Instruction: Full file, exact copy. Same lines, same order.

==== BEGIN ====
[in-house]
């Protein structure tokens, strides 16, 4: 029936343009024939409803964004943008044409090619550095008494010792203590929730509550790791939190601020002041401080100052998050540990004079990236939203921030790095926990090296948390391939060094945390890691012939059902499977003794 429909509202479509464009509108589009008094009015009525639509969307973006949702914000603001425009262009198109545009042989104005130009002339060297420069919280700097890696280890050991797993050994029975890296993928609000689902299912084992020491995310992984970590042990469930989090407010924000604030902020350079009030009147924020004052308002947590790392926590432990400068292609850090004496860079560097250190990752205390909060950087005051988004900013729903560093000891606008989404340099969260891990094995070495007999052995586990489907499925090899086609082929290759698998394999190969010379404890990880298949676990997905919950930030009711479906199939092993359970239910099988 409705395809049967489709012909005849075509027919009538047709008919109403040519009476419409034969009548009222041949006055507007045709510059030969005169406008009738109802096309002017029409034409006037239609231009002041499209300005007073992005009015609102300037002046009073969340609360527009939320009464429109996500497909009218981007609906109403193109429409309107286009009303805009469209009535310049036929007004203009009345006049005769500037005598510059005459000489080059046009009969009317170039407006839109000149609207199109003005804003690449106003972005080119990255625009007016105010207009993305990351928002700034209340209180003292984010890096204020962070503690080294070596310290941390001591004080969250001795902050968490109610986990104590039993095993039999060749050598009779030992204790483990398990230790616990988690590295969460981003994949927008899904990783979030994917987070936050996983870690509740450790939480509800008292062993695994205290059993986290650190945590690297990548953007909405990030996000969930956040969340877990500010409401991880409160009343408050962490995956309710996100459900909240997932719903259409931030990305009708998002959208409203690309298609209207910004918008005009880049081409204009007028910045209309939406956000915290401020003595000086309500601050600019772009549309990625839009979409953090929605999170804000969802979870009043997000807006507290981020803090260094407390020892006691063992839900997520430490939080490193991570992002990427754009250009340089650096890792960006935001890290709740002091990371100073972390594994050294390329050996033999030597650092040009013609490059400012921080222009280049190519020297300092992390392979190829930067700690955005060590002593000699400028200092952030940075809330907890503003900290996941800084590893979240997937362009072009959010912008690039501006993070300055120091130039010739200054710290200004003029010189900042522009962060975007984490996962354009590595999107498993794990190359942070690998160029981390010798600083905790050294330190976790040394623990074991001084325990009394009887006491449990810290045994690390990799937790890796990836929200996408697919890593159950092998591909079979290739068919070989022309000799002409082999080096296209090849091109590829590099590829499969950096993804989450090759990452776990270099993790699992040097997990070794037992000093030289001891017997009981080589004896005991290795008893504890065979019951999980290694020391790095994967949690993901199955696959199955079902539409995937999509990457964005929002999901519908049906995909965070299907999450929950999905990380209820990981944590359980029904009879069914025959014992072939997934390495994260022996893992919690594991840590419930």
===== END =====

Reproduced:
[in-house]
């Protein structure tokens, strides 16, 4: 029936343009024939409803964004943008044409090619550095008494010792203590929730509550790791939190601020002041401080100052998050540990004079990236939203921030790095926990090296948390391939060094945390890691012939059902499977003794 429909509202479509464009509108589009008094009015009525639509969307973006949702914000603001425009262009198109545009042989104005130009002339060297420069919280700097890696280890050991797993050994029975890296993928609000689902299912084992020491995310992984970590042990469930989090407010924000604030902020350079009030009147924020004052308002947590790392926590432990400068292609850090004496860079560097250190990752205390909060950087005051988004900013729903560093000891606008989404340099969260891990094995070495007999052995586990489907499925090899086609082929290759698998394999190969010379404890990880298949676990997905919950930030009711479906199939092993359970239910099988 409705395809049967489709012909005849075509027919009538047709008919109403040519009476419409034969009548009222041949006055507007045709510059030969005169406008009738109802096309002017029409034409006037239609231009002041499209300005007073992005009015609102300037002046009073969340609360527009939320009464429109996500497909009218981007609906109403193109429409309107286009009303805009469209009535310049036929007004203009009345006049005769500037005598510059005459000489080059046009009969009317170039407006839109000149609207199109003005804003690449106003972005080119990255625009007016105010207009993305990351928002700034209340209180003292984010890096204020962070503690080294070596310290941390001591004080969250001795902050968490109610986990104590039993095993039999060749050598009779030992204790483990398990230790616990988690590295969460981003994949927008899904990783979030994917987070936050996983870690509740450790939480509800008292062993695994205290059993986290650190945590690297990548953007909405990030996000969930956040969340877990500010409401991880409160009343408050962490995956309710996100459900909240997932719903259409931030990305009708998002959208409203690309298609209207910004918008005009880049081409204009007028910045209309939406956000915290401020003595000086309500601050600019772009549309990625839009979409953090929605999170804000969802979870009043997000807006507290981020803090260094407390020892006691063992839900997520430490939080490193991570992002990427754009250009340089650096890792960006935001890290709740002091990371100073972390594994050294390329050996033999030597650092040009013609490059400012921080222009280049190519020297300092992390392979190829930067700690955005060590002593000699400028200092952030940075809330907890503003900290996941800084590893979240997937362009072009959010912008690039501006993070300055120091130039010739200054710290200004003029010189900042522009962060975007984490996962354009590595999107498993794990190359942070690998160029981390010798600083905790050294330190976790040394623990074991001084325990009394009887006491449990810290045994690390990799937790890796990836929200996408697919890593159950092998591909079979290739068919070989022309000799002409082999080096296209090849091109590829590099590829499969950096993804989450090759990452776990270099993790699992040097997990070794037992000093030289001891017997009981080589004896005991290795008893504890065979019951999980290694020391790095994967949690993901199955696959199955079902539409995937999509990457964005929002999901519908049906995909965070299907999450929950999905990380209820990981944590359980029904009879069914025959014992072939997934390495994260022996893992919690594991840590419930």